Class, masculine competition, buried pasts and father-daughter dynamics make up a luridly dark arrangement in the three-part UK miniseries "Bouquet of Barbed Wire," the first episode of which airs on Ovation this Saturday, July 21 at 10m ET/7pm PT.
The second TV adaptation of the 1969 novel of the same name by Andrea Newman -- the first, which ran in 1976, was considered notoriously risque -- this "Bouquet of Barbed Wire" startles more with its characterization than any content. The Ashley Pearce-directed show is a warped, Freudian hallucination about baby's first boyfriend in which Prue (Imogen Poots), the adored 17-year-old only child of well-to-do parents Peter (Trevor Eve) and Cassie Manson (Hermione Norris), brings home exactly the wrong boyfriend her dad would want paired with his coddled offspring.
Then again, it's possible that no one could meet Peter's standards for his daughter -- the series introduces the pair's relationship as almost flirtily close. Peter's entranced by his beautiful no-longer-so-little girl, who accompanies him to a business function in the place of his wife when the latter is trapped at work, stealing sips of his wine and luring him away from networking to go bowling in their formalwear after an hour. Prue sends her father text messages saying "Daddy can u meet? I've been SINFUL" when she skips school, and deflects when he asks if she dating anyone.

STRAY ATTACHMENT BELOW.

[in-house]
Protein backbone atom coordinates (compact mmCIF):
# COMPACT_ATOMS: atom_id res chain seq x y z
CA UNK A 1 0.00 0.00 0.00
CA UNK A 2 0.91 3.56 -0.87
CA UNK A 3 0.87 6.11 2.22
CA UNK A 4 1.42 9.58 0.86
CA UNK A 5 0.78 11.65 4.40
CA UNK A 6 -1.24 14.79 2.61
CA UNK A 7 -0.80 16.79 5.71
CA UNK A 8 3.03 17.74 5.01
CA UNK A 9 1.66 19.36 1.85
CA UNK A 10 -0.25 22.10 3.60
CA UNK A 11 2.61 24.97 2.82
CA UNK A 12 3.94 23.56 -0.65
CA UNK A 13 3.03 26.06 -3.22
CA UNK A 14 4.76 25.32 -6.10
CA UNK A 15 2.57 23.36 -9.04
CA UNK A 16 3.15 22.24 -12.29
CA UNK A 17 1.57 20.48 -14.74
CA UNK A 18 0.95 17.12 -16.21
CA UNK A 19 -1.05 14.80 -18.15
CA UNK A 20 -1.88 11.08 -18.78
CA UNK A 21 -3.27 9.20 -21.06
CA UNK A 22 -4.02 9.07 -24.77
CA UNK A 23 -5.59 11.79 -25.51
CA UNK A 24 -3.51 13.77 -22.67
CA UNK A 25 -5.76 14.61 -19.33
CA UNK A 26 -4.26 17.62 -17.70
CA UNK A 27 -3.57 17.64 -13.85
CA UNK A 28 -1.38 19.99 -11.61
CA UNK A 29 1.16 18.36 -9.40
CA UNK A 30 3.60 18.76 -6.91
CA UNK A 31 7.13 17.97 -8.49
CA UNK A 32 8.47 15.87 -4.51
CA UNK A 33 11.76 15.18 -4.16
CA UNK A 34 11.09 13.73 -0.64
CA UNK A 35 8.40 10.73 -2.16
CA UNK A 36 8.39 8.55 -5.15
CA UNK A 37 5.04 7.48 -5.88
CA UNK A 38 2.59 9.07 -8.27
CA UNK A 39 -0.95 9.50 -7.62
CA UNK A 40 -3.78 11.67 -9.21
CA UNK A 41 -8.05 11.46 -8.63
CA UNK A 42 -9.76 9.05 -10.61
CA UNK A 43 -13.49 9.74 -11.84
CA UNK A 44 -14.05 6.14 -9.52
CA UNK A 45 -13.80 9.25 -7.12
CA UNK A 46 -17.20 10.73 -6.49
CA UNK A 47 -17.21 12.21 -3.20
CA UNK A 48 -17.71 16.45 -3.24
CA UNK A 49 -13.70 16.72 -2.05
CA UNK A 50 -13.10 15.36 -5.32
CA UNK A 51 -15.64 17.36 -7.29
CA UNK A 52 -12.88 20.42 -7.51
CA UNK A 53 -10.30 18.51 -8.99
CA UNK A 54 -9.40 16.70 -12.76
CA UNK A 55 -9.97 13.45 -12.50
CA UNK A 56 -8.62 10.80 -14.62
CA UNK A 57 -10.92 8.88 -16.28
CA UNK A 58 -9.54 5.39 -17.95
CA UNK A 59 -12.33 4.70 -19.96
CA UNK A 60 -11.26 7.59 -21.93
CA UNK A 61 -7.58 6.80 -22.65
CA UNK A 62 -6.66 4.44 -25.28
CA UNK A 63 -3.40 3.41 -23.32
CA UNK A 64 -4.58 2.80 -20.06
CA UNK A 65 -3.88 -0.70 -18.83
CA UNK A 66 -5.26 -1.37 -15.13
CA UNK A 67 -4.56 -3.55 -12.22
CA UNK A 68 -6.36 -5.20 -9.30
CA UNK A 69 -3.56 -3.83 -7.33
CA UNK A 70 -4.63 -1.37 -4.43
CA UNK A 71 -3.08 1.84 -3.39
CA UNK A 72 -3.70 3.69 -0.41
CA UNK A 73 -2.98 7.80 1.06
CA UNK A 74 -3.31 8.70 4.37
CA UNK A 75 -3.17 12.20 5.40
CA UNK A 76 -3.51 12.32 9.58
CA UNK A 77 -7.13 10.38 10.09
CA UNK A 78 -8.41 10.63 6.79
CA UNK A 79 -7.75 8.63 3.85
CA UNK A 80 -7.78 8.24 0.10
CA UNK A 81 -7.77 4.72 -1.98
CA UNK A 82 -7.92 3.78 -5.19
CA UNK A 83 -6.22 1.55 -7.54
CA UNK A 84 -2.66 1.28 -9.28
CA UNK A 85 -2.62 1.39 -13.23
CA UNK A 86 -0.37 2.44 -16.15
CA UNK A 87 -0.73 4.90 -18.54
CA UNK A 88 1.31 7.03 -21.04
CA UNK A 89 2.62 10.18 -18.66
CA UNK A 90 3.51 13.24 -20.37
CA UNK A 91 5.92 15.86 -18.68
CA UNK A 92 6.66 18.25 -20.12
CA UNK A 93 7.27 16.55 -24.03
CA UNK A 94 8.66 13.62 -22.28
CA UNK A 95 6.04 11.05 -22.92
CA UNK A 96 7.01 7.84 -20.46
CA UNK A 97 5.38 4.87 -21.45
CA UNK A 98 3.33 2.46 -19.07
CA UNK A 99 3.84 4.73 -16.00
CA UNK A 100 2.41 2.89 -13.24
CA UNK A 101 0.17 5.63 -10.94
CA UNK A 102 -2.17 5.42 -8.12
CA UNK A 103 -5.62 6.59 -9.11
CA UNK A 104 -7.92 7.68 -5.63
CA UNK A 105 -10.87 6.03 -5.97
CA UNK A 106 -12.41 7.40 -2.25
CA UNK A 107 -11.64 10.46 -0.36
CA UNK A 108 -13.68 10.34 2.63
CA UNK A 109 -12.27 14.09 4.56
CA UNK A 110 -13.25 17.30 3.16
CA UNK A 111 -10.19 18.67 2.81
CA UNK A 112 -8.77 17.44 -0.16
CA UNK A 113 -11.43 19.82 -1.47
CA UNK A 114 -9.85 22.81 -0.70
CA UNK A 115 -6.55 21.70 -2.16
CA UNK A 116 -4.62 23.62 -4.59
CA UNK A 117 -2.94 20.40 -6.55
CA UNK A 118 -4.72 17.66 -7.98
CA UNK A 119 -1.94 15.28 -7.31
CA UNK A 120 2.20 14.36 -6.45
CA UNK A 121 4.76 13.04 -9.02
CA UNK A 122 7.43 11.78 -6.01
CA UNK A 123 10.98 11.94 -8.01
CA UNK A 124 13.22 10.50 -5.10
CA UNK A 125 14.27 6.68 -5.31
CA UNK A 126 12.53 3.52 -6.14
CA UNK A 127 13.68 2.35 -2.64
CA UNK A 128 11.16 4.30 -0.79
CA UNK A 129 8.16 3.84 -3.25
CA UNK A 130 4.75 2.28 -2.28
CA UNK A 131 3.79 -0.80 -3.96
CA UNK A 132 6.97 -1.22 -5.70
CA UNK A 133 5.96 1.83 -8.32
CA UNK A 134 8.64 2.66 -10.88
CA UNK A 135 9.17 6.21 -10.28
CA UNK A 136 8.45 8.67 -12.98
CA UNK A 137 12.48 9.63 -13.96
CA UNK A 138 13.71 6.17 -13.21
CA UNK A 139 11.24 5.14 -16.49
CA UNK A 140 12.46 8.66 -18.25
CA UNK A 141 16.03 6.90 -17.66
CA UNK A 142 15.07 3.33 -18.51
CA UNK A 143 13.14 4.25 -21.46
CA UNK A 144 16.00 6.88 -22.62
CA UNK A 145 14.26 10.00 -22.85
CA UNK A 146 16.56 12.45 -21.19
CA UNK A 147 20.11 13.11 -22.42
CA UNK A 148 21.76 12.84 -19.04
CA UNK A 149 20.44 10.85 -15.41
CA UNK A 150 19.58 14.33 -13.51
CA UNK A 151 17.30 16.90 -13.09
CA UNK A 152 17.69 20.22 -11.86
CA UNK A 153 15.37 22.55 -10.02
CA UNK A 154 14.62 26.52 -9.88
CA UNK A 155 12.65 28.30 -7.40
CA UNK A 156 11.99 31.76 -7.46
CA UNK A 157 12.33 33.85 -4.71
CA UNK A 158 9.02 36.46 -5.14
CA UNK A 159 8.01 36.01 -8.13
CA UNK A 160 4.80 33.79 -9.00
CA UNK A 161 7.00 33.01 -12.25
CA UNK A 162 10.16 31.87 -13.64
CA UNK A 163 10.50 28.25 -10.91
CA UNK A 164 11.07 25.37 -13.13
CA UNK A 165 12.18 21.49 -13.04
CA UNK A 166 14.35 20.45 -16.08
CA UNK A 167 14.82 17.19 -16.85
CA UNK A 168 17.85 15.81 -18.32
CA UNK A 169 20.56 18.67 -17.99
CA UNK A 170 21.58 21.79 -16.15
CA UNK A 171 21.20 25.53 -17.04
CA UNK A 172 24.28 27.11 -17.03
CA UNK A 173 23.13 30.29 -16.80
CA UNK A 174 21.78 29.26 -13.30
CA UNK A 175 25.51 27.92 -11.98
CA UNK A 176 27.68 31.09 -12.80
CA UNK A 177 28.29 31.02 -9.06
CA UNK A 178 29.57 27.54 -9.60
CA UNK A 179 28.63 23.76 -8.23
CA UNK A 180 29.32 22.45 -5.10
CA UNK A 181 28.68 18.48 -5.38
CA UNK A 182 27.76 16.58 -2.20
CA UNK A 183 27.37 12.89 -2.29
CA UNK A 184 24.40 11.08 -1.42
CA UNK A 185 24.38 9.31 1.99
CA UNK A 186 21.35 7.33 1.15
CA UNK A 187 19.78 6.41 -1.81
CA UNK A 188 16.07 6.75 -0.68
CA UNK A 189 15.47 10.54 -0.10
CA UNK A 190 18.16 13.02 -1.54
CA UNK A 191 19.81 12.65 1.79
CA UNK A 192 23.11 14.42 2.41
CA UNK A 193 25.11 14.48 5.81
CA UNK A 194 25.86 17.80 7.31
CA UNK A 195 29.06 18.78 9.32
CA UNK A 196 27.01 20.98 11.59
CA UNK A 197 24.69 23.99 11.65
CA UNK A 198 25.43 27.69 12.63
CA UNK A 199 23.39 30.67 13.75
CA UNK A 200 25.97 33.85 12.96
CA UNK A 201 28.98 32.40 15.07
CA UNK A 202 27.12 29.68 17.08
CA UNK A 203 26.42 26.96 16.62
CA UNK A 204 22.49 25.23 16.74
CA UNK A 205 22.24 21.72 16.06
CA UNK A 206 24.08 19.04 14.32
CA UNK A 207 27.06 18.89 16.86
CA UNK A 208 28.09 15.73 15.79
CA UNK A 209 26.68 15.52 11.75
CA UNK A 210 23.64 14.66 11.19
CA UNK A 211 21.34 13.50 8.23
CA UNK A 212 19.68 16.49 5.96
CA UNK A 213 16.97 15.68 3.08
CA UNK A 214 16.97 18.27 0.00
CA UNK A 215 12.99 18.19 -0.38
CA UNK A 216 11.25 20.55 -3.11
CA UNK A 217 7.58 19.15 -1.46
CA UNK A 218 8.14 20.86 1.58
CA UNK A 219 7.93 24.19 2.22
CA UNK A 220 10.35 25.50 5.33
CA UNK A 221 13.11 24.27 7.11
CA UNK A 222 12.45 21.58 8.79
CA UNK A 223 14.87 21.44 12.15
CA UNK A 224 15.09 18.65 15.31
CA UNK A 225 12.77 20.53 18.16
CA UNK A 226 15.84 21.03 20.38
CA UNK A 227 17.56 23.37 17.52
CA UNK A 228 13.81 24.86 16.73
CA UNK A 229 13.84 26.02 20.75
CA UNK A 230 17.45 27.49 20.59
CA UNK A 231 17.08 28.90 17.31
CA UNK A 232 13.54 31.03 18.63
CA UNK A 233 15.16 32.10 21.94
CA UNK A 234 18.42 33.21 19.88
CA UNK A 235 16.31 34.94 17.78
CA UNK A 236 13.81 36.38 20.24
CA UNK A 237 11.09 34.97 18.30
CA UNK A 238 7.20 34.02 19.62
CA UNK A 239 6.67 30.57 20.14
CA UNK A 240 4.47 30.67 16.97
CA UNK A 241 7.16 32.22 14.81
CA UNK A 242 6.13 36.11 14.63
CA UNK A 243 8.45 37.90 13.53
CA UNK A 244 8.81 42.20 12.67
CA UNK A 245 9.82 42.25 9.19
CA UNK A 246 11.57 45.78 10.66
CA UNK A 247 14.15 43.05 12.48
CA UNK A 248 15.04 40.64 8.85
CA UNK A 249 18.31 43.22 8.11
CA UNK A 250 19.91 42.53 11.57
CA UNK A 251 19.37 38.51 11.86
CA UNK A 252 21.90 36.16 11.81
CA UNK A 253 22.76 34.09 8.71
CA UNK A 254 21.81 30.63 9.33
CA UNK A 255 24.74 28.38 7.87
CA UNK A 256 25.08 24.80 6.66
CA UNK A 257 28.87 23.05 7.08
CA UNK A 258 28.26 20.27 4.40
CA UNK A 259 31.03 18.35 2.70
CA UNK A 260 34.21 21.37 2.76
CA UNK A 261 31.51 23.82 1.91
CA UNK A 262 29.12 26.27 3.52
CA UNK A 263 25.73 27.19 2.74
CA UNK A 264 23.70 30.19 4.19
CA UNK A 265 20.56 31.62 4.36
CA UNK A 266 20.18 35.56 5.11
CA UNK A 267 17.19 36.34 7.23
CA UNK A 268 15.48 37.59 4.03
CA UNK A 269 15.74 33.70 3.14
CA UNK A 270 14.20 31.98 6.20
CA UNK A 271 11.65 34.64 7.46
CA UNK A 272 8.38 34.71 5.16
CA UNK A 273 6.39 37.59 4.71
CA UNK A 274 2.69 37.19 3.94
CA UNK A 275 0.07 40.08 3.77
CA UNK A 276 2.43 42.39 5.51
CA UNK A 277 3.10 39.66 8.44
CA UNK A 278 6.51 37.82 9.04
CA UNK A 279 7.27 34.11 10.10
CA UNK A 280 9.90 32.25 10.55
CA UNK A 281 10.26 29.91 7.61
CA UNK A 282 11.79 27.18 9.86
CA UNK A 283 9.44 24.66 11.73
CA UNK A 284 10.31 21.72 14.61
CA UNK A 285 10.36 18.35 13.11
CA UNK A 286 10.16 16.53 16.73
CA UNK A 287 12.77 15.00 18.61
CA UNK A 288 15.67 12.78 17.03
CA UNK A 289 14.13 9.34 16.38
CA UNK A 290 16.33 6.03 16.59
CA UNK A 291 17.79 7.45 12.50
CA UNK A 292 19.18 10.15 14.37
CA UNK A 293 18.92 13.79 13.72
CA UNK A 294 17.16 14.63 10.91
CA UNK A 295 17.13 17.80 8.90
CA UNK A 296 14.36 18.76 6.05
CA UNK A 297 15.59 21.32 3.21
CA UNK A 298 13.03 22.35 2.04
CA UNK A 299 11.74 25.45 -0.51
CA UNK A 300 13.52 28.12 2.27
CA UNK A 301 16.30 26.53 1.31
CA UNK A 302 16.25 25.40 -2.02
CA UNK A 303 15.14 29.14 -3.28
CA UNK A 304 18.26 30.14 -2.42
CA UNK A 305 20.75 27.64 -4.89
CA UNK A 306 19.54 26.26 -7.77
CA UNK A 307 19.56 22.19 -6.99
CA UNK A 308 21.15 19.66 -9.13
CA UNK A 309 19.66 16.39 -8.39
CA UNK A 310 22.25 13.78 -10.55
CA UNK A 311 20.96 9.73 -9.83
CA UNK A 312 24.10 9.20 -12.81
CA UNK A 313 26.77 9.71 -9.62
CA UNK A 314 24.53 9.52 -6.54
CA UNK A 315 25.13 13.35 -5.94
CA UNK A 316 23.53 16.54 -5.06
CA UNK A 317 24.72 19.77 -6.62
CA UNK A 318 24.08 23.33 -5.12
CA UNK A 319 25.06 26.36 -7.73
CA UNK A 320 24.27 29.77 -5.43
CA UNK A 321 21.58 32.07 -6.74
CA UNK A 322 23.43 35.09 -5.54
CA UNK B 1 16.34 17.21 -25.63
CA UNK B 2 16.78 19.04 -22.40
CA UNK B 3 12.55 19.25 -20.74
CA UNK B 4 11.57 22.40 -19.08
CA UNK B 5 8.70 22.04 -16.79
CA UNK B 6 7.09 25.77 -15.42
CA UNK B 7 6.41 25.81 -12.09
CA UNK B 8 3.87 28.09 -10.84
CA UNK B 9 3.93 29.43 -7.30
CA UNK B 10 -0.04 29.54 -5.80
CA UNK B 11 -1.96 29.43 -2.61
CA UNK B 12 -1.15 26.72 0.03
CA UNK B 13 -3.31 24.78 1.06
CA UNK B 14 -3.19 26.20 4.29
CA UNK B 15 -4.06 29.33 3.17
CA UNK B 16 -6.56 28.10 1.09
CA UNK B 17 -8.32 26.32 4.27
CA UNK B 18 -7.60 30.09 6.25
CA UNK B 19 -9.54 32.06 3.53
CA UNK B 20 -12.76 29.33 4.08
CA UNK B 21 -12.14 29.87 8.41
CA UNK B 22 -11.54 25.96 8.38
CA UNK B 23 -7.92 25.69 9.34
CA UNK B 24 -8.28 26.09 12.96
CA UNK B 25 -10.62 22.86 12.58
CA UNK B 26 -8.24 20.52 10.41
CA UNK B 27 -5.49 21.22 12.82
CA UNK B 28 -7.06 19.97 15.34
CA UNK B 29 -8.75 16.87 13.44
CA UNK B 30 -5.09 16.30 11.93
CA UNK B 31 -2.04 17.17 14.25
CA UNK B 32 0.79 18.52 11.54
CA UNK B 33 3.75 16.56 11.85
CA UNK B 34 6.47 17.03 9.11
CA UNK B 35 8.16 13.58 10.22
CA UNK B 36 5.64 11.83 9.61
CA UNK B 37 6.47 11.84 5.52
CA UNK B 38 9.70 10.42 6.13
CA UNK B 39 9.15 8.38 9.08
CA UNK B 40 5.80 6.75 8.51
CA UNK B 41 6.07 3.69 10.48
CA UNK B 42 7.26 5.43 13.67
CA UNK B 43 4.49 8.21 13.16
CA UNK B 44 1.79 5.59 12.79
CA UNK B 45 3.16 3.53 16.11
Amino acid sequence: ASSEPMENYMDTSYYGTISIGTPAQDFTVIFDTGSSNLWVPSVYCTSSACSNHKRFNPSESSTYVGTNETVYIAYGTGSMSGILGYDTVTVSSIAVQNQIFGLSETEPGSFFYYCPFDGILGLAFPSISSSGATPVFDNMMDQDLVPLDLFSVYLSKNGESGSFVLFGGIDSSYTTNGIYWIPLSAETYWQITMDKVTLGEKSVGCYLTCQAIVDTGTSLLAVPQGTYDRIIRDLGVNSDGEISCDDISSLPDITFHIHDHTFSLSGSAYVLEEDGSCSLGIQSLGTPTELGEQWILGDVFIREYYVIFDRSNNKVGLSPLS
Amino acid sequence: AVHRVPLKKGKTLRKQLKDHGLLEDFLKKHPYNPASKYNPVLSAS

But she is dating someone, who she introduces to her family at a doozy of a dinner. Gavin Sorenson (Tom Riley) is her English teacher, a contemptuous, aggressively working-class older man who seems to already know something about Peter -- or is that just Peter's paranoid projection on him? Gavin mocks Peter's talk of Prue going to college as just "aspirational fantasies of her dear old dad" -- because, he reveals in something like spiteful triumph, he's gotten Prue pregnant, and she's going to leave school to come live with him in his shabby tower block in Hackney.
"Bouquet of Barbed Wire" is a nasty, mesmerizing melodrama about the misdeeds in Peter's past coming back to haunt him, but it's the troubling relationship between him and his daughter that forms the heart of the series, as he sees himself involved in a rivalry to possess her (something neither he nor Gavin really have her permission to do).
The series also interestingly hints that as much as Peter wants to see his child as a pawn in and victim of his feud with Gavin, the overindulged Prue is as entranced with the idea of immolating her own future by clinging to her openly contemptuous beau as Peter is horrified by it, and that a part of her takes pleasure in abruptly rejecting her father and his smothering affections. With side affairs and other acts of calculated cruelty, "Bouquet of Barbed Wire" presents a bitter view of the world, but one from which it's hard to look away.